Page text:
by Dan Simmons
“Nothing was as simple as stupid people assumed it to be.”
When it’s all stripped away, are there stories more instantly likeable than coming-of-age? Some of the great books of all time use the structure, and it works perfectly because the required growth of the character is built in. Additionally these stories, well done, resonate with us because we still partially believe. We’re no longer children susceptible to monsters and boogeymen, but we never really forgot the magic of childhood. Not all of it.
Mr. Simmons hasn’t forgotten either. He captures this so perfectly that you become lost in your own childhood while reading about his characters’ lives. Very few authors can move from rip-roaring adventure to sickening dread, to full-blown terror, and then leave you fighting back tears all within a few pages. This is rich, intelligent storytelling at its finest, the type that saddens you when you finish the book as part of your life just passed. A comparison to Stephen King’s IT can be made, not because it’s the same story, but because it’s also a coming-of-age monster tale, it’s also a humdinger in length, and it’s also about a good as a story can get.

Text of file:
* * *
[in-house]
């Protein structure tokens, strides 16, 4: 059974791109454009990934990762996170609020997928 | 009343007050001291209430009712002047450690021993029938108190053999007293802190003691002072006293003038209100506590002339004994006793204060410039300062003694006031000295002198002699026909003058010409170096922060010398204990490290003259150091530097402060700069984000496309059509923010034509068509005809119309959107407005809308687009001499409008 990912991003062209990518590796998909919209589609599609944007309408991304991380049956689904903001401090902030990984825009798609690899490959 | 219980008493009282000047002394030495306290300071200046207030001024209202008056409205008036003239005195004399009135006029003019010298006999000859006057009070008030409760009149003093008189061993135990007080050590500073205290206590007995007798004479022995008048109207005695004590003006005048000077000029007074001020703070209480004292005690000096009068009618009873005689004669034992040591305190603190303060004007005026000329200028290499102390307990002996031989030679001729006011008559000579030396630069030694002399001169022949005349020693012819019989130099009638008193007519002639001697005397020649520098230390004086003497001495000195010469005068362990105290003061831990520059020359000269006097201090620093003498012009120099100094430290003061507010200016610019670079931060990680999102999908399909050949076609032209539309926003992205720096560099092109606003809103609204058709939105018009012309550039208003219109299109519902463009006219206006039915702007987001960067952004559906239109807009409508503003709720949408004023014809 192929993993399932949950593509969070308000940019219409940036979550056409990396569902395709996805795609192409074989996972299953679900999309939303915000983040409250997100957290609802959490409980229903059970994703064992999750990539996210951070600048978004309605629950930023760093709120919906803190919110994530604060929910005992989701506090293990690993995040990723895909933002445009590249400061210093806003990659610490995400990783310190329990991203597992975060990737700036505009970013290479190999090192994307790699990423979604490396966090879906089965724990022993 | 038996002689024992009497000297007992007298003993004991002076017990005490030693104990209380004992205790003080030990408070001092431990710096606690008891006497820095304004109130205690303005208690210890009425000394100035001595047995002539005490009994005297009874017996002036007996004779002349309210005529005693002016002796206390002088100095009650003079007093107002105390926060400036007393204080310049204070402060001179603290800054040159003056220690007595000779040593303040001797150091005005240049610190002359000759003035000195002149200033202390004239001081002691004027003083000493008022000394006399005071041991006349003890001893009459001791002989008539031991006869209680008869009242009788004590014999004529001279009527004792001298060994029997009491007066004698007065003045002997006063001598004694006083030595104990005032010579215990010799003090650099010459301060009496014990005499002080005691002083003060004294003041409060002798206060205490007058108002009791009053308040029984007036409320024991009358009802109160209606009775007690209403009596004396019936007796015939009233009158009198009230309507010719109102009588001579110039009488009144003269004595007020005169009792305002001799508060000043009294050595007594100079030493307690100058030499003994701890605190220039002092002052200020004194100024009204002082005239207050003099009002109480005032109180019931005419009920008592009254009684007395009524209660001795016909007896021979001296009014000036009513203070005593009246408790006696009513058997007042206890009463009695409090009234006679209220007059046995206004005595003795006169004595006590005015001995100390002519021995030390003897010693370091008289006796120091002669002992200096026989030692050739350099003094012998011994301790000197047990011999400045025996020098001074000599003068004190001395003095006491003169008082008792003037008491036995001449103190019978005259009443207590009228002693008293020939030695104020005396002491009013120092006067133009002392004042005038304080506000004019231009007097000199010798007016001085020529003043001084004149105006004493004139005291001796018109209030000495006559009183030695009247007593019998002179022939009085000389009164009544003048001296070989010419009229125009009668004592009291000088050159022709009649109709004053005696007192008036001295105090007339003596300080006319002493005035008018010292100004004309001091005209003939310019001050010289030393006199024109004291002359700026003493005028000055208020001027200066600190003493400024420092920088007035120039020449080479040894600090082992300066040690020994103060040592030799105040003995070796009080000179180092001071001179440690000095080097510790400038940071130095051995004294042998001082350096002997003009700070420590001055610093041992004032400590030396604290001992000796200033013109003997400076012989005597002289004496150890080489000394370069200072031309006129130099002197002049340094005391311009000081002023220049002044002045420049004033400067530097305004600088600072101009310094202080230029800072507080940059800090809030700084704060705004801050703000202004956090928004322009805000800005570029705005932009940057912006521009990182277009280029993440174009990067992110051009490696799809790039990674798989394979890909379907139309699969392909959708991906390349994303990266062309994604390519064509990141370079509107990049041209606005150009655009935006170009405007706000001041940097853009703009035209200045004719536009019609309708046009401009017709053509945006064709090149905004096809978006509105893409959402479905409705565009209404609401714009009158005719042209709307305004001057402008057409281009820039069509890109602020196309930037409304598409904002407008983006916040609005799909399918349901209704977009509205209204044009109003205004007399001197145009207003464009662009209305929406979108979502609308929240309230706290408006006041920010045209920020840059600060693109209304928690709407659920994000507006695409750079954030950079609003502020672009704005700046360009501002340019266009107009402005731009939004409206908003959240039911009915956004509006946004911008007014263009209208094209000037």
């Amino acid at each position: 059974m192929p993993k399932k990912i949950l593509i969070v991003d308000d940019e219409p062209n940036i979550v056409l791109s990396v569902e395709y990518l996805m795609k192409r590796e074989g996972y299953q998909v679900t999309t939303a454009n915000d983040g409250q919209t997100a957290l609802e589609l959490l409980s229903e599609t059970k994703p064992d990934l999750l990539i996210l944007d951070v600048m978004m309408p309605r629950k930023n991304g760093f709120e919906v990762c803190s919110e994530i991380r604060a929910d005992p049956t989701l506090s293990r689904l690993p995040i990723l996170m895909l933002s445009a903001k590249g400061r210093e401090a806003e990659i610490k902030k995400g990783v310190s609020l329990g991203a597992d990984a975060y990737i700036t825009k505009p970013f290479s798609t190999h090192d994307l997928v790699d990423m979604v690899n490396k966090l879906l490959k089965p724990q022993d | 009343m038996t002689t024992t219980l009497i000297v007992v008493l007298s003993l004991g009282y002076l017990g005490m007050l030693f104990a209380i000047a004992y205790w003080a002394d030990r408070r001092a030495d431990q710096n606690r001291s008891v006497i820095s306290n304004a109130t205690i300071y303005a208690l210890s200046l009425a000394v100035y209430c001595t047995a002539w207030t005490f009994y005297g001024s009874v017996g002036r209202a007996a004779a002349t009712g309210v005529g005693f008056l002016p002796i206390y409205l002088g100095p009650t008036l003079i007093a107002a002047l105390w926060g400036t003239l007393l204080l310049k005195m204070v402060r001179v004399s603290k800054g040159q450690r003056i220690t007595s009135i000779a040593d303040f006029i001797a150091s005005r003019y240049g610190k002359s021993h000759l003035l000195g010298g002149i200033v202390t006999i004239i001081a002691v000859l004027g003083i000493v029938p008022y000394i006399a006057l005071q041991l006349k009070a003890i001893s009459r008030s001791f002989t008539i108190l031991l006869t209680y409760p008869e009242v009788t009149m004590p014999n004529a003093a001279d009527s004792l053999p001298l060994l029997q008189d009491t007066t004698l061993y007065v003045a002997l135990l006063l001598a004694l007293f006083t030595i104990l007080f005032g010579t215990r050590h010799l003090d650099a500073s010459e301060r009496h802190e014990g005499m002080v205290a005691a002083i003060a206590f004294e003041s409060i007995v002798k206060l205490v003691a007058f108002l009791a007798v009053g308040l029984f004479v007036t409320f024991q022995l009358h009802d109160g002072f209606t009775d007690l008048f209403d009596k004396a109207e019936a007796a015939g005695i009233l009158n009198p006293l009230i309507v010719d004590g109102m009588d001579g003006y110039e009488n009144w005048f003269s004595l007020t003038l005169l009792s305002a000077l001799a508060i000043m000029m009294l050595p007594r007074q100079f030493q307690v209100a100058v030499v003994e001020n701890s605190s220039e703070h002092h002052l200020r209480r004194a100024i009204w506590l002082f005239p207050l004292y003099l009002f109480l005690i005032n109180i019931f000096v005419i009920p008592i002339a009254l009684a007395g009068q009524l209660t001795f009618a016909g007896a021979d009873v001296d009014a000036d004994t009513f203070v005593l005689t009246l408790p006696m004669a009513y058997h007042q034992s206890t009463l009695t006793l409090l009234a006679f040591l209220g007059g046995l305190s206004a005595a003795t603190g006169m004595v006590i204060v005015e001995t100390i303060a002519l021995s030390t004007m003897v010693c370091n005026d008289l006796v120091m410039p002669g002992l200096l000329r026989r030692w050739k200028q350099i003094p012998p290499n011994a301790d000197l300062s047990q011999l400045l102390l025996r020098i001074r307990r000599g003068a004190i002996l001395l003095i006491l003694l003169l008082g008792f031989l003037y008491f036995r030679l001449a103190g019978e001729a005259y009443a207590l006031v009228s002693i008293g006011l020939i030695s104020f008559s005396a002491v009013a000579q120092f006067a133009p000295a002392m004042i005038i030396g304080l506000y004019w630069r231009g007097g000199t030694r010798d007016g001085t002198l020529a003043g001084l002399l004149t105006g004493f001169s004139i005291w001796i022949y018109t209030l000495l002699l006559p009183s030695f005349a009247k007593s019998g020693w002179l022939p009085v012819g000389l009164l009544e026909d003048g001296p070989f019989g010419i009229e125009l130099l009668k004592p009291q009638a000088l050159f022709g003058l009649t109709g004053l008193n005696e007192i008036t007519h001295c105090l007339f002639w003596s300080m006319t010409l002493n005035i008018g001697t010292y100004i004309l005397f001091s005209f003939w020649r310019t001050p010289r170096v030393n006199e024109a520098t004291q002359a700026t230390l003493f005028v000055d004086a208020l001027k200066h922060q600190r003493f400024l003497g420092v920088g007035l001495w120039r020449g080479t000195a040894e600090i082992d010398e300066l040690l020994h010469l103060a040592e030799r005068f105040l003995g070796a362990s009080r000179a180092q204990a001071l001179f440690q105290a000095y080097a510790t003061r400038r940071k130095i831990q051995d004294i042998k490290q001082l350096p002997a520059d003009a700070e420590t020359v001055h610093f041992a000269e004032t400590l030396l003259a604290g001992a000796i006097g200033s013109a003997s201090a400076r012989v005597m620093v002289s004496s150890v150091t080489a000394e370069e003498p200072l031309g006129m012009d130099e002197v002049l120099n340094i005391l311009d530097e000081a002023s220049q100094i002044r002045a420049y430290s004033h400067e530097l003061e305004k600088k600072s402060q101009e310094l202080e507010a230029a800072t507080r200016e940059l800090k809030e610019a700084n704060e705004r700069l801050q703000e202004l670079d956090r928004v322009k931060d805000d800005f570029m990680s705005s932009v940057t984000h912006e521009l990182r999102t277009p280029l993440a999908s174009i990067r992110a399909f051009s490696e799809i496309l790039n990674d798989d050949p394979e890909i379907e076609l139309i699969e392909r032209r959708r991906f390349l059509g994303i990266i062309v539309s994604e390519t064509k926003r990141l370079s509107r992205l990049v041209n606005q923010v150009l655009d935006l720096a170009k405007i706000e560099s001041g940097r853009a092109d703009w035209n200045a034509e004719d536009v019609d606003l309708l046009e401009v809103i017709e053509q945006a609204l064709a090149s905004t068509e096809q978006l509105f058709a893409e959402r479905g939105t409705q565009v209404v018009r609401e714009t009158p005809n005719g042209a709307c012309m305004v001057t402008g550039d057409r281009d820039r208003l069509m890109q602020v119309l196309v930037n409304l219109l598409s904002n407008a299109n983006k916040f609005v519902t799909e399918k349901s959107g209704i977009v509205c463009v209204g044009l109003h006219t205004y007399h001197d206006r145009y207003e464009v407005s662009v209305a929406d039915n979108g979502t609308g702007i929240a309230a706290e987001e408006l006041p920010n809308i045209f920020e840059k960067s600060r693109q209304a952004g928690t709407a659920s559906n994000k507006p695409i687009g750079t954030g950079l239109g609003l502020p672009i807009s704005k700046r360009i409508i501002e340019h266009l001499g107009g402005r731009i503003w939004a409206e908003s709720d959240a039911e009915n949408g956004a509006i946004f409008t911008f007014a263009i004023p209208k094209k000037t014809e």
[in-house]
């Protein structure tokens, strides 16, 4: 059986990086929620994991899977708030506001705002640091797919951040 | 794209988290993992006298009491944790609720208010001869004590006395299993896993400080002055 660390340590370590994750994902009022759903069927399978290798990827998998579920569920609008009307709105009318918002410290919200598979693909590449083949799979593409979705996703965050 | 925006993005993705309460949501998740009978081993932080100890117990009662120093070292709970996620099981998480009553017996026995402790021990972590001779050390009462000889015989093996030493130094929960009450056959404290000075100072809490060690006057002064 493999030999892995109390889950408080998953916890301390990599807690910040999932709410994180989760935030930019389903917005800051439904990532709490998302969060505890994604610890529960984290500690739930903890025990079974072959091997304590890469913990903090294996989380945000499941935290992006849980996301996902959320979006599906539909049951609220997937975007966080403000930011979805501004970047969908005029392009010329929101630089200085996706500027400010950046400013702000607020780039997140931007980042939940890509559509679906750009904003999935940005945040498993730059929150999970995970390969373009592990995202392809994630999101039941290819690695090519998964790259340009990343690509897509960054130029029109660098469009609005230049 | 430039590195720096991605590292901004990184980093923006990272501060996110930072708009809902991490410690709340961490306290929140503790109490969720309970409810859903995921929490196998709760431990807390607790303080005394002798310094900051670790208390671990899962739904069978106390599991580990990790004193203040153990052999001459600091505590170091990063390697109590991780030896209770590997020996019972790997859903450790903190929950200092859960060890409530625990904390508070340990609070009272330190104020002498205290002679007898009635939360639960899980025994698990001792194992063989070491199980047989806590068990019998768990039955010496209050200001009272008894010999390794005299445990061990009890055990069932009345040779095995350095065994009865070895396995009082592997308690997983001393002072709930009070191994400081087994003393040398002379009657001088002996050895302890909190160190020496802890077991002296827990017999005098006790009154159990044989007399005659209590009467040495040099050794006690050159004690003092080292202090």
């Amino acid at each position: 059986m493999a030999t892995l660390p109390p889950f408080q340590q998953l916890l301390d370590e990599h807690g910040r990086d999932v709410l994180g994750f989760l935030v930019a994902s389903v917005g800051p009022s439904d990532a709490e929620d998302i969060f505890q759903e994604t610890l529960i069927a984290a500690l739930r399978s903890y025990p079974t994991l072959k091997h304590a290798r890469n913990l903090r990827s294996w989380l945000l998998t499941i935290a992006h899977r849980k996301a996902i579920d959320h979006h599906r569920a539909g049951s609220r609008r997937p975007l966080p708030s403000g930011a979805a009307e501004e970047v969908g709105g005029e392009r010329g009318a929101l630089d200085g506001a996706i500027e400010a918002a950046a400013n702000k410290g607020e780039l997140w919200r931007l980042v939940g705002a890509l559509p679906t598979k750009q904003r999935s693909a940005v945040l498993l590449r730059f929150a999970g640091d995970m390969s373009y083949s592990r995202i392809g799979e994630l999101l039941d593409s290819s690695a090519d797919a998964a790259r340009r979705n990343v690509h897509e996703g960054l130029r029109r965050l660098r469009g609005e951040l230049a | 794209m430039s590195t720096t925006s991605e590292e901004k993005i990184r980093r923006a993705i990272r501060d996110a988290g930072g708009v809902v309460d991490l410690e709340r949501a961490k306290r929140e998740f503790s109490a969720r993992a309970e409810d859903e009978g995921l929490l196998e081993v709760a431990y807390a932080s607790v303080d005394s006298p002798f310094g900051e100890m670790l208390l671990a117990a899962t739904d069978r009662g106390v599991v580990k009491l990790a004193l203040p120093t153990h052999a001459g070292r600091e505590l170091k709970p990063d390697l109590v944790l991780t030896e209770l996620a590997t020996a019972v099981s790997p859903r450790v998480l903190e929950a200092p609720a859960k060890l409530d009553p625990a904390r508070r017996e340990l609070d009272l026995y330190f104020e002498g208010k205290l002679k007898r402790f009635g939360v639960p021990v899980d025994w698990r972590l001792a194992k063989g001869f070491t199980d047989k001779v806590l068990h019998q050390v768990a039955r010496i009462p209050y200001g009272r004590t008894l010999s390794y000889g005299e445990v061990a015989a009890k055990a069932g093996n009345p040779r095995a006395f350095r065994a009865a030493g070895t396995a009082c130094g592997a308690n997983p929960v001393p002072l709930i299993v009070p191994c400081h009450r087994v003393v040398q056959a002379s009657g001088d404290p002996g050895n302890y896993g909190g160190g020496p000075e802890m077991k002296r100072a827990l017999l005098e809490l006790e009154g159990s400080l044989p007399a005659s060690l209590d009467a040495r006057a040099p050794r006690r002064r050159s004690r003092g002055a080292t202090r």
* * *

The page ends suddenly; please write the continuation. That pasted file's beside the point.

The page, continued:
A small-town group of kids is forced to confront an unspeakable evil, the basic plot of many coming-of-age stories. Except when you’re holding the real deal, it becomes more than a story. Don’t miss this one.
“There had to be many intellectual puzzles that could not be solved by a visit-or many visits-to a good library, but Duane McBride hadn’t found one yet.”